To get out of this trap, try drafting a more complete consequence list for smoking. What do I mean by that? When faced with a difficult conversation, our head quickly volunteers to do the hard work of calculating the potential outcomes for speaking up and quickly saves itself from any additional hard work by quickly convincing you that a conversation won’t be worth it. We tend to focus on the short-term, negative consequences (like straining your relationship) and look past the long-term, positive consequences of actually sharing our concerns (like helping your son avoid a terminal illness). Relieve your brain of this responsibility by capturing all of the consequences on paper. When you’re able to consider a more complete and accurate list, you can make a more informed decision about how to proceed.

Once you decide the topic’s worth broaching, how do you go about it? Most often in these types of situations, my first thoughts are aligned with the STATE skills in Crucial Conversations. They provide the perfect framework to help people raise tough, controversial issues or concerns in a way that minimizes defensiveness and invites the other person into the conversation. And yet, how you describe your son in your question pulls me in a different direction—especially your description of his intelligence.

Many times, when talking with intelligent people about strongly entrenched habits like smoking, our approach invites defensiveness—even when using STATE skills. Why? Because we approach it as if the person needs more information about the negative impacts of his or her choices (the unsavory smell, coughing, emphysema, lung cancer, the list goes on). The other person has seen the ads, and likely know the statistics. More information is not the problem. Your son is already well-informed. Instead, try getting him to consider an insightful question.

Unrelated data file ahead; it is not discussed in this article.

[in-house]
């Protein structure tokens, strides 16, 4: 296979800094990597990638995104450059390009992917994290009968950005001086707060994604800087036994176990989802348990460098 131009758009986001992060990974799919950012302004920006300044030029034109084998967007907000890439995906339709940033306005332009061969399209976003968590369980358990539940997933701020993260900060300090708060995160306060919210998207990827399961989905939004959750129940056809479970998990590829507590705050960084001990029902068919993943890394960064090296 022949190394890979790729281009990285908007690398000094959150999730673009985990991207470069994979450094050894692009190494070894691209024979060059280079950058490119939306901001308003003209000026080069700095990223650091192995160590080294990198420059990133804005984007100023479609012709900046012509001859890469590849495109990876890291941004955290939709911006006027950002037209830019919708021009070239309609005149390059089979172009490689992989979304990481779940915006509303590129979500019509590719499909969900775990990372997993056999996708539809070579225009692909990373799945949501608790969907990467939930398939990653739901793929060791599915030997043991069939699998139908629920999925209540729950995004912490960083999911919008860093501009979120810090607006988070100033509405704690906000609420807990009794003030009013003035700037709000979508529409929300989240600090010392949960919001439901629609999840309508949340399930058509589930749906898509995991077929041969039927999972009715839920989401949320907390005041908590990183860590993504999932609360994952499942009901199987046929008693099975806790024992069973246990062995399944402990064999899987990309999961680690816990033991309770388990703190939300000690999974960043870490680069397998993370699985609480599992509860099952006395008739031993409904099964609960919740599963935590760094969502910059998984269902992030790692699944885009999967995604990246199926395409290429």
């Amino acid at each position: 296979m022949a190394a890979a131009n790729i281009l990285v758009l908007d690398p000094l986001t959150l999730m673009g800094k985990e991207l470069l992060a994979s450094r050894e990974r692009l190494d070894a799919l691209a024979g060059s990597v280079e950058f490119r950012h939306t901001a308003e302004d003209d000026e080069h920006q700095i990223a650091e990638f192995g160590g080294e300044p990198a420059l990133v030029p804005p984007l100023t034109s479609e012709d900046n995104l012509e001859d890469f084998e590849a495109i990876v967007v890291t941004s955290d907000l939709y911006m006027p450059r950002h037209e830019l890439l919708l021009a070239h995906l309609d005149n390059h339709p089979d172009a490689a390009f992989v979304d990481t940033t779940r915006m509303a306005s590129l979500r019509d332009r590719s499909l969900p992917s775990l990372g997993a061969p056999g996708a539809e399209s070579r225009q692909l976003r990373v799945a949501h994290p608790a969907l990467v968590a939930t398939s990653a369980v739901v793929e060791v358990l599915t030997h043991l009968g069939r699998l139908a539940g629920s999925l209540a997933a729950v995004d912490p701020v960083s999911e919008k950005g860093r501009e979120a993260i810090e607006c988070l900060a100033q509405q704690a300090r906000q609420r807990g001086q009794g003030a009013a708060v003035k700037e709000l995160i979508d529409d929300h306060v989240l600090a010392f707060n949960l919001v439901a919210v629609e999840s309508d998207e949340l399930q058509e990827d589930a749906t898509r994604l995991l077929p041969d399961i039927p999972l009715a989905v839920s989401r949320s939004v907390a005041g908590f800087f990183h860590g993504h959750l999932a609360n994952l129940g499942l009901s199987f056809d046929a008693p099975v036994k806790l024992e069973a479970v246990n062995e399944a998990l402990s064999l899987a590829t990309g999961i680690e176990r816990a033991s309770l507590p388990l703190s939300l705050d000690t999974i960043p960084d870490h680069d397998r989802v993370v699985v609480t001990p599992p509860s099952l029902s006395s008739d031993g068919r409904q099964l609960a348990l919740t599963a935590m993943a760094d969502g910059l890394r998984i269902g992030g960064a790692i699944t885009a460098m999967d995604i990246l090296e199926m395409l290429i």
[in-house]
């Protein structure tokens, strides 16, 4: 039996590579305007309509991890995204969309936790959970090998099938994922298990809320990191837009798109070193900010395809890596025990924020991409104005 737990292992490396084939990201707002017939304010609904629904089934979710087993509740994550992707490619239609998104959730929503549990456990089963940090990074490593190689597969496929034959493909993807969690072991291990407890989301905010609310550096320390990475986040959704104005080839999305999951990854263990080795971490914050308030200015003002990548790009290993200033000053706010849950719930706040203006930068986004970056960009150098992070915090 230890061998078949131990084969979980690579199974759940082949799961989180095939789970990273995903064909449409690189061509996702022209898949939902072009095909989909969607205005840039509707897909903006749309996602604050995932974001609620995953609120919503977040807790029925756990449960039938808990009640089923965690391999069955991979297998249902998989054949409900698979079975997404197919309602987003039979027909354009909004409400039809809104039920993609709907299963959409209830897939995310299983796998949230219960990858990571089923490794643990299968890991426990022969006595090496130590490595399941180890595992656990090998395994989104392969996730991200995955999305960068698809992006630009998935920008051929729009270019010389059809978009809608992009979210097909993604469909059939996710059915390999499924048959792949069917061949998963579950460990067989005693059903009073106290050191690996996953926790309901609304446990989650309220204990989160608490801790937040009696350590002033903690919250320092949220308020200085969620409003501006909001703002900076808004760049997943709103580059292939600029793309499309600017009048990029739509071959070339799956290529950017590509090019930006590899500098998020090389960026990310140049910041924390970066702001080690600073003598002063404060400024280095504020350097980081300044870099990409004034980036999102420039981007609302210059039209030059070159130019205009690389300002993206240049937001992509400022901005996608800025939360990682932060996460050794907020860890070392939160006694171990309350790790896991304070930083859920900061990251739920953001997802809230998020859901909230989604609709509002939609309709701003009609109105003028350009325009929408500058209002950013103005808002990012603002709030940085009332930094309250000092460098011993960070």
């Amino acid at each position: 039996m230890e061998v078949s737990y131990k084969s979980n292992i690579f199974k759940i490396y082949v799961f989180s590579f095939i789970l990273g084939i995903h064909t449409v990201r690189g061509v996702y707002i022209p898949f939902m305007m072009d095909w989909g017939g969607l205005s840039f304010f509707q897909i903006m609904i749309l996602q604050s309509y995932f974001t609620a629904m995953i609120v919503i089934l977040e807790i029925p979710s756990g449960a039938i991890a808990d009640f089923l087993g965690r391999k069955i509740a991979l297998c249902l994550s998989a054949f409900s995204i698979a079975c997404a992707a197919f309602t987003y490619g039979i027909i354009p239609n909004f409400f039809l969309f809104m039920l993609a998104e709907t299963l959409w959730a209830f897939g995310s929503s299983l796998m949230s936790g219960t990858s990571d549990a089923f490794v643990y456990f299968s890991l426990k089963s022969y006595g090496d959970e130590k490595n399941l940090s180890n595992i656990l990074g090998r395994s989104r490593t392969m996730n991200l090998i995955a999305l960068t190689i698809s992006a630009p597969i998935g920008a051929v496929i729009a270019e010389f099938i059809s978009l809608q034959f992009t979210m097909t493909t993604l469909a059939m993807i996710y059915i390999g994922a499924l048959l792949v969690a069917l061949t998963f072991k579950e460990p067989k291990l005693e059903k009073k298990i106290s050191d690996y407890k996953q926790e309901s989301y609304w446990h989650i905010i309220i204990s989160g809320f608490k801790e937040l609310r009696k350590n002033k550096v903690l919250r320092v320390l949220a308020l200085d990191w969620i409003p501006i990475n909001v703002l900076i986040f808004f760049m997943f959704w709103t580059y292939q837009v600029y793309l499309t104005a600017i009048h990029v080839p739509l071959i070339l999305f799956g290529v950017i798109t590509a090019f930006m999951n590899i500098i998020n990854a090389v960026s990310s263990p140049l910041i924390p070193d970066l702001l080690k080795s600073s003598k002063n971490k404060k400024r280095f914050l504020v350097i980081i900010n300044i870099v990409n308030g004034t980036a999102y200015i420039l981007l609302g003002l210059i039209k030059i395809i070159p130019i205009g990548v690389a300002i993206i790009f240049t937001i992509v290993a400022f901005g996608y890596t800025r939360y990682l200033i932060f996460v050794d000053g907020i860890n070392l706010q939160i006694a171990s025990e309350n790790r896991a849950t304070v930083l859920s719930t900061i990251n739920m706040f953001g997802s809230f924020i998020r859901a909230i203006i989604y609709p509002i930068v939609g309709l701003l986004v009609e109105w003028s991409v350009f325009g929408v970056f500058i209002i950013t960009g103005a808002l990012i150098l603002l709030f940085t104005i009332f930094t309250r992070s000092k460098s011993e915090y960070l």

Here’s what we’ve found: it’s very natural for people to resist when confronted head-on about issues that require significant effort to change. They hear your argument and treat it as an argument. That means taking a position, digging in to defend the position, and actively looking for ways to reinforce that position—which is not very conducive to an honest exploration. If you’re looking to create motivation, don’t start with sharing more information.

Bill Miller pioneered an approach that focused on influential questions. He found that exploration can be more powerful in creating the conditions conducive to change than explanation. For example, lead with a question like, “I was wondering how smoking interferes with (insert your son’s favorite activity or even an important role he plays, like at work, for example)?” This probing question produces far less defensiveness than, “let me tell you why I wish you wouldn’t smoke.” You’re not forcing him to take the opposite position from you, and it’s directing him towards something he regularly experiences. Get him to explore the implications of his choices so he is less ambivalent about making different choices.

These types of conversations are tricky and usually require a lot of love, concern, and patience. Hopefully these ideas will give you some options for approaching your son. I wish you the best in beginning this conversation and as you create the conditions to explore and reinforce the motivations for change that he probably already has.

All the best,
Steve